D. Weems, a former pastor, super, intended the building and took charge of the
Dedicatory Service. Rev. S. W.
Beggs became the first pastor. The
first wedding in the new church was that of Miss Altha Constant and Mr. Lee
Cline, and the first funeral service was for Mrs. D. M. Hurt.
September 23, 1951,
its Fiftieth Anniversary was celebrated while Rev. H. F. Higgins was the pastor.
Down through the
years, many have been the pastors and laymen who have given good evidence of
their stewardship. The present pastor is Rev. William Thornton.
Father, we thank Thee for those things that money cannot buy, the wealth that
made the saints of our childhood in their cotton clothes and little cabins, so
rich and so beautiful, that we cannot forget them and would not if we could.
We pray that we may be like them. In
Jesus name. Amen."
This church was
organized on April 22, 1866, by Rev. C. F. Short of Mechanicsburg with the
following charter members: A. C. Ford, Rebecca Ford, Mary C. Ruby, Martha Skeen,
John McGuffin, Martha McGuffin, Sarah L. Dake, Archibald Boyd, W. F. Garvey,
Elizabeth Garvey, Thomas F. Bourland, Martha Bourland, W. N. Streeter, F. M.
Green, W. P. Roberts, and Nancy Roberts. These
sixteen members agreed to the following pledge:
"We whose names
are herein written do hereby mutually agree to live together as members of the
Christian Church of Christ, desiring to be known as such, acknowledging no other
name or names than such as are authorized by the Holy Spirit.
This we do that we may observe the ordinances of the Lord's House, assist each other in His service, extend the saving power of the gospel to others and further the interests of the Redeemer's Kingdom, praying that God may own and bless this work, done in His name to whom be honor, praise, and glory both now and forever more. Amen."
22, 1866 W. N.
During the following
year fifty-four names were added to the role and services were held first in the
Methodist Church, then for a time in the Grade School Building.
In the spring of 1868
a building was begun and by August was completed when a formal dedication was
held with Rev. L. G. Roberts presiding. The
church had no regular full time pastor until 1874 when G. M. Goode was engaged
to preach. But the membership grew steadily; the record for the years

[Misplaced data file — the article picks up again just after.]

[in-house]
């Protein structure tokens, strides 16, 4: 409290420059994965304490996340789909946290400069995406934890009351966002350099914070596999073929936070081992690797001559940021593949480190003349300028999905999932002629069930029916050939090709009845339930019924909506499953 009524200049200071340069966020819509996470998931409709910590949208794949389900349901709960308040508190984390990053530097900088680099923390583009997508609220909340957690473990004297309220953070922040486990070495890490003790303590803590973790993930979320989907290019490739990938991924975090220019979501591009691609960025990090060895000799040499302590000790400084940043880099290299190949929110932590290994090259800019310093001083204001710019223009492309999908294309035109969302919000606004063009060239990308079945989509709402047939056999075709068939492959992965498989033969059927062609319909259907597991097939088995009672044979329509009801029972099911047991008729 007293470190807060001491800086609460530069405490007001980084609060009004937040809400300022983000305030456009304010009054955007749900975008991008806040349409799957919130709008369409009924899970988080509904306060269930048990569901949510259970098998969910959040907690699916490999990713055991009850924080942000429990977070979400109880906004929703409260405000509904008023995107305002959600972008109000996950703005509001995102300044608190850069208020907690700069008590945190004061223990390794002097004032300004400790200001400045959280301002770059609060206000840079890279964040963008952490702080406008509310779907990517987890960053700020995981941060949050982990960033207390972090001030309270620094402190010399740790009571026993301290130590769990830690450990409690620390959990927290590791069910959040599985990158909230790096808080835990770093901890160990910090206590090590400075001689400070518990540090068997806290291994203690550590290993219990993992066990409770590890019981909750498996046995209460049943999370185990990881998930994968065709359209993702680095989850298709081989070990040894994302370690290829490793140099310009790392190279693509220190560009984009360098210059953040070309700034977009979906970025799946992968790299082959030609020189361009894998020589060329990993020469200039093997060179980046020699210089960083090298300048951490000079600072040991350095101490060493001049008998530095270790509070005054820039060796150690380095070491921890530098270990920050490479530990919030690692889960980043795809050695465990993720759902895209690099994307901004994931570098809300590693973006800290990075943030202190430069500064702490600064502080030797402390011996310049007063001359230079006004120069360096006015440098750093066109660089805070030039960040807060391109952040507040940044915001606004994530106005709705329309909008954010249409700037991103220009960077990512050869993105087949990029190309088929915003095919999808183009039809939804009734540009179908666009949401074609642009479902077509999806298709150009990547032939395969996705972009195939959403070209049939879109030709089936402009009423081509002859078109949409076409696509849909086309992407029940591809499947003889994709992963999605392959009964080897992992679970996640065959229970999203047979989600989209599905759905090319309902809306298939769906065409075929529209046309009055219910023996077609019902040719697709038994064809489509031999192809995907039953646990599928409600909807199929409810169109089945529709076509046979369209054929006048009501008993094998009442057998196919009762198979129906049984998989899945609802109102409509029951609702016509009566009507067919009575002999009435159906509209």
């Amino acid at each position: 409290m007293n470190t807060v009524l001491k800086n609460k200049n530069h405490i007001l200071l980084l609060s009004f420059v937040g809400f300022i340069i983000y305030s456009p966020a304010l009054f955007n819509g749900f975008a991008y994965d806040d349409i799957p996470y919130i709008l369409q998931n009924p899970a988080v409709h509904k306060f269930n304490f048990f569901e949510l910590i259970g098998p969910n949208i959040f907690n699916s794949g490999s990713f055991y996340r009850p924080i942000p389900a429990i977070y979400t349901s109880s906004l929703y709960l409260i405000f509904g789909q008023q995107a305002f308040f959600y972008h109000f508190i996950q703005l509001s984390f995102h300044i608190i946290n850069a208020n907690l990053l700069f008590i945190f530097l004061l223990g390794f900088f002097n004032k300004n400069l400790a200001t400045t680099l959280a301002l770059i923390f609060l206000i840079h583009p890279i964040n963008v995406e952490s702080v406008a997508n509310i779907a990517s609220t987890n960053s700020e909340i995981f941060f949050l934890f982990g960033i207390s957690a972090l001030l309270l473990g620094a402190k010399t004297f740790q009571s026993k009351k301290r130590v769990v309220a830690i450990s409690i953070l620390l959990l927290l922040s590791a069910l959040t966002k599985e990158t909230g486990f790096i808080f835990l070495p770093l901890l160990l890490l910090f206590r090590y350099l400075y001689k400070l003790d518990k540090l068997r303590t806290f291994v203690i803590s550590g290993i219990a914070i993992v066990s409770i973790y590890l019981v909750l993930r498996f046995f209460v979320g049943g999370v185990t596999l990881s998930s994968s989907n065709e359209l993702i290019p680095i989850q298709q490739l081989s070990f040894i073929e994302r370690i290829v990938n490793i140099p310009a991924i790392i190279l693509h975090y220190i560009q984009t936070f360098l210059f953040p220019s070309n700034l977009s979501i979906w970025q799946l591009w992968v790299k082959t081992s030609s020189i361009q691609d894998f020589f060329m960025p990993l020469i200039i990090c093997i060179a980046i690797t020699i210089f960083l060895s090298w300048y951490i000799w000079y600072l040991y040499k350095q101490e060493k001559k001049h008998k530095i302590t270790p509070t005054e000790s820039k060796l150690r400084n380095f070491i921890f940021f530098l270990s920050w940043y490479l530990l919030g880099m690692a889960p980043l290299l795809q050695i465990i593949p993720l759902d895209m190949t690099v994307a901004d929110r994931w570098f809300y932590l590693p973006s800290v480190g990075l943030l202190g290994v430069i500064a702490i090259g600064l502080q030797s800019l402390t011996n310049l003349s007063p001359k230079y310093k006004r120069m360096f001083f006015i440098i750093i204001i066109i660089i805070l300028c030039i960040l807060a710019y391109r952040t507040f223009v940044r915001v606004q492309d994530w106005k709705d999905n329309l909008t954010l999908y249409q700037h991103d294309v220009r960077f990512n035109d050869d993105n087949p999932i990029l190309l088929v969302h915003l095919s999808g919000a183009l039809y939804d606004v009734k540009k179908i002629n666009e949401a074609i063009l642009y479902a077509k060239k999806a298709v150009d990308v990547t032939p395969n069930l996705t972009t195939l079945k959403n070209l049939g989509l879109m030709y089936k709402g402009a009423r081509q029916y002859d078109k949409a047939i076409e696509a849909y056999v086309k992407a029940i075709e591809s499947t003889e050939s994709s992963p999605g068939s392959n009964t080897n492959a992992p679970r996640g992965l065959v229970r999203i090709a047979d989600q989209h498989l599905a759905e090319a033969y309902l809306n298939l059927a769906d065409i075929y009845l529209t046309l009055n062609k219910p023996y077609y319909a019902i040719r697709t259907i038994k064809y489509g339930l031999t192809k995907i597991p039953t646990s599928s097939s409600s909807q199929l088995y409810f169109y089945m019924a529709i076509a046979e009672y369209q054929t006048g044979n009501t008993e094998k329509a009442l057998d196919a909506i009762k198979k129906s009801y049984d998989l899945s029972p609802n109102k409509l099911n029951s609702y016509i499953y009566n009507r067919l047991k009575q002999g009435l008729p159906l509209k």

between 1866 and 1884 shows there had been 790 members.
Many of these additions had been made during protracted meetings.
In 1909 work of
remodeling the old church building was begun.
The improvements included a new wing on the east and one on the south, a
new vestibule, a belfry, and a new floor, elevated, with a basement under all.
Beautiful stained windows were set in as family memorials.
On the building committee were, the Pastor, Robert Sickles, E. M.
Williams, chairman, J. S. Ford, H. C. Roberts, J. R. Shepherd, Lafayette
Cantrall and George E. Ford, Secretary and Treasurer.
Much of the expense
of making repairs, adding new furniture and paying the pastor's salary was met
by the Ways and Means Society which was organized by the ladies of the church in
1878. Their first money was made by
making rag carpets.
In 1951 an electric
organ was purchased with donations, part given as memorials and the remainder
paid from proceeds of a community sale.
Through the years the
church services have been enriched by the music of a talented choir and their
accompanists. By their loyal
perseverance, working under good leadership, they have presented inspiring
programs not only at regular services, but also for the special religious
observances of the church as Easter and Christmas.
On April 22,
1956 the church celebrated their ninetieth Anniversary with an all day program
commemorating the event. Former
ministers and their wives were special guests.
pastor is Rev. Ray Kistler.